Those swimmers that have it in them to make it far
will most likely do so regardless of the facility,
as long as they have dedicated coaching and
the willingness to do the work.
Does a shiny state of the art facility make a difference?
I don't believe so.....

aquageek
January 23rd, 2008, 09:37 AM
I completely disagree. Big shiny pools bring in the crowds, crowds bring in the dollars, dollars bring in more and better coaches. A dumpy squatty hot pool is not going to attract as many folks. If you want proof, go to cities that have mega pool complexes and the old dumpsters. See which ones have overall better teams and coaches.

Blackbeard's Peg
January 23rd, 2008, 11:44 AM
I completely disagree. Big shiny pools bring in the crowds, crowds bring in the dollars, dollars bring in more and better coaches. A dumpy squatty hot pool is not going to attract as many folks. If you want proof, go to cities that have mega pool complexes and the old dumpsters. See which ones have overall better teams and coaches.

I drive 20 miles, averaging 50+ minutes, from work to the University of Maryland's pool, three days a week. On the way, I drive past:
Rockville Municipal Swim Center - public, 2 indoor SCM and 1 outdoor LCM (summer only)
Montgomery Aquatic Center - public, indoor SCM
B-CC YMCA - where I am a part-time member - 2 indoor SCY, 1 outdoor SCM
Stone Ridge HS pool (indoor SCY)
Georgetown Prep HS pool (indoor SCM x SCY)
Silver Spring YMCA - SCM outdoor
Tacoma Recreation Center (DC) - indoor 50m, usually SCY


Prep's pool is actually really nice (it costs $23k/yr to go there). But for all the other convenient pools (RMSC is 2 mi down the street), I'd rather swim at UMD. I know the facility is clean. The air is not stifling. The water is bearable. The pool is not a small hole in the ground. The Masters team is active and good. The coaches are top-notch, ambitious, and very knowlegeable about the latest and greatest technique.

knelson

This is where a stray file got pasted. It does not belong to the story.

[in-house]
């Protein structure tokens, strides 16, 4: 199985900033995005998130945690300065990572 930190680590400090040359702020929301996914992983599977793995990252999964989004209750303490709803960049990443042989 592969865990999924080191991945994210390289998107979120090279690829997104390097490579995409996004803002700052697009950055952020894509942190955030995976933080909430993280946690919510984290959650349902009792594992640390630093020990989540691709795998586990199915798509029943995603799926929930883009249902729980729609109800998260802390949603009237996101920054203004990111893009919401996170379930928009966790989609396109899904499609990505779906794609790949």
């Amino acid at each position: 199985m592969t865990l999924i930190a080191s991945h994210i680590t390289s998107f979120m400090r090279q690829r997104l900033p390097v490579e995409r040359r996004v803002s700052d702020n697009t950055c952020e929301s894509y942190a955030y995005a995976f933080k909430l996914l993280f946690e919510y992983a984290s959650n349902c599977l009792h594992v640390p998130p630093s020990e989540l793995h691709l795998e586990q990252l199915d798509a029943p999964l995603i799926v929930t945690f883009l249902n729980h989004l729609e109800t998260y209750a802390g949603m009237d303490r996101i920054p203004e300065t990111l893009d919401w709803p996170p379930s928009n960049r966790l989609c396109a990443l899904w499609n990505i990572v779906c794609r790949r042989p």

January 23rd, 2008, 11:55 AM
I don't think the pool needs to be new and shiny, but I draw the line at swimming in a pool with a water temp above about 85 F. You just can't get a good workout in in those conditions. Ideally I'd like the pool to be somewhere around 80, but I do realize pools are mixed-use facilities and not everyone wants it quite that cold.

2fish&1whale
January 23rd, 2008, 12:22 PM
I completely disagree. Big shiny pools bring in the crowds, crowds bring in the dollars, dollars bring in more and better coaches. A dumpy squatty hot pool is not going to attract as many folks. If you want proof, go to cities that have mega pool complexes and the old dumpsters. See which ones have overall better teams and coaches.
Well,maybe this team is an exception then....
There are several HS in my area that have respectable
to outstanding aquatic centers, but their club programs
have trouble recruiting the areas top swimmers.
Would the 200+/- Y swimmers prefer a shiny new facility?
Bet ya, but I have yet to see people leave for that reason.
As a matter of fact, this team has continued to draw
swimmers from other teams while charging some
of the highest fees, because the coaching staff is so solid.

2fish&1whale
January 23rd, 2008, 12:32 PM
I drive 20 miles, averaging 50+ minutes, from work to the University of Maryland's pool, three days a week. On the way, I drive past:

Rockville Municipal Swim Center - public, 2 indoor SCM and 1 outdoor LCM (summer only)
Montgomery Aquatic Center - public, indoor SCM
B-CC YMCA - where I am a part-time member - 2 indoor SCY, 1 outdoor SCM
Stone Ridge HS pool (indoor SCY)